experience: library of things

My experience using the Library of Things

Went online, found out they did have a wallpaper stripper in stock and it only cost £15 for a WEEK to rent it. That’s very cheap. So I paid a joining fee of £1 and set up an account. Needed to verify my identity by submitting photos of my driving license (also can be a passport) then it was all set up. Chose a pick up date and paid for the item. Pretty easy.

Like I said at the beginning of the article, I needed a wall paper stripper, so luckily it was available in Twickenham, so went to collect it next day after dropping kids off to school as it’s quite close then.

I also thought, this should have been my first thought when I decided to strip the wall by myself. I literally knew, that the wallpaper stripper liquid will be money out of the window and it will not work on the mural. £3 wasted but also the liquid is quite toxic and of course it comes in a plastic bottle. Whilst the wall paper stripper machine only needs water and it works with the steam – totally toxin- and chemical free. Duh. Anyway, better later than never.

The Twickenham kiosk is based in a lovely little hub, with co-working space, cafe and meeting space. Even the toilet had Who Gives A Crap toilet paper, eco-friendly cleaning products and plastic free tampons! (Tampons ET AL!!!)

So, the process is simple, walk in, add booking code on a screen, take item out of the locker, walk away. A week later repeat by taking the item back in a cleaned condition, in the same cotton bag. Super simple.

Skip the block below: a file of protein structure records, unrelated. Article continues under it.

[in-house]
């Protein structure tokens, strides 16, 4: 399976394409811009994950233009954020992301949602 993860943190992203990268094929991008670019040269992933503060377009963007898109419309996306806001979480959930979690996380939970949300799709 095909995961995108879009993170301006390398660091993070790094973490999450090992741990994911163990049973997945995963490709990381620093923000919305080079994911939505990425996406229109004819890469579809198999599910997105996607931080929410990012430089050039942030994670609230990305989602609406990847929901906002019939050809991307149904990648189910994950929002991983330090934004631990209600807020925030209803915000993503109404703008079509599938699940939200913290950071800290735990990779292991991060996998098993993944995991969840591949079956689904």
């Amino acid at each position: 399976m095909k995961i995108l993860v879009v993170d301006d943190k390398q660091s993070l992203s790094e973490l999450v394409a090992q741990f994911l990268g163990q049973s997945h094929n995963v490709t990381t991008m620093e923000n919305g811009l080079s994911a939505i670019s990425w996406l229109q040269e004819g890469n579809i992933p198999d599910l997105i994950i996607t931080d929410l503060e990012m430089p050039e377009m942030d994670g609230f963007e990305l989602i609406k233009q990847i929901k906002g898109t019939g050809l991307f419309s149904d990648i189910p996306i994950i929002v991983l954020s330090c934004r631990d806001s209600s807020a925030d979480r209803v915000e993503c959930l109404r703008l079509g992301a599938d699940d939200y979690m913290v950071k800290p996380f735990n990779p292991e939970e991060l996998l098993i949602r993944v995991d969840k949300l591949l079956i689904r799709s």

experience: library of things

The impact

Like I mentioned, borrowing is truly one of the most sustainable way of acquiring stuff for short term use. Especially, when it comes to electricals. Electric waste is a huge problem worldwide and compared to the rest of the world – the UK is really prominent in producing electric waste. The UK is the second biggest producer of electrical waste in the world (take a guess which country is the first haha) and people of the UK buy 1.7 million brand new electrical products every single year. I’ve talked about this impact in this post about recycling our electricals. Electrical waste is the fastest growing waste stream in the UK and globally. In the UK we are throwing away 155,000 tonnes of small electricals per year and have 527 million unused or broken items sitting somewhere at home, partly because we don’t know what to do with them. However, also fully functioning, but unwanted tech also often ends up in landfill because it’s not worth the hassle to sell them or gift them away. 

The Library of Things main mission is to prevent this. And also to create a like-minded community. As for the impact let numbers from their 2023 impact report speak about 2022-23:

  • 10.065 things borrowed (up by over 6k from previous year)
  • 6.982 people borrowing (up by over 4k from the year before)
  • 64 tonnes of waste prevented (up by 40 tonnes from last year)
  • 124 tonnes of CO2 saved (also up, by 80 tonnes)
  • £326.000 saved by borrowers (up by £214k from the year before)

I mean, this is just amazing, isn’t it? The numbers are truly phenomenal! 

What would you want to borrow instead of buying?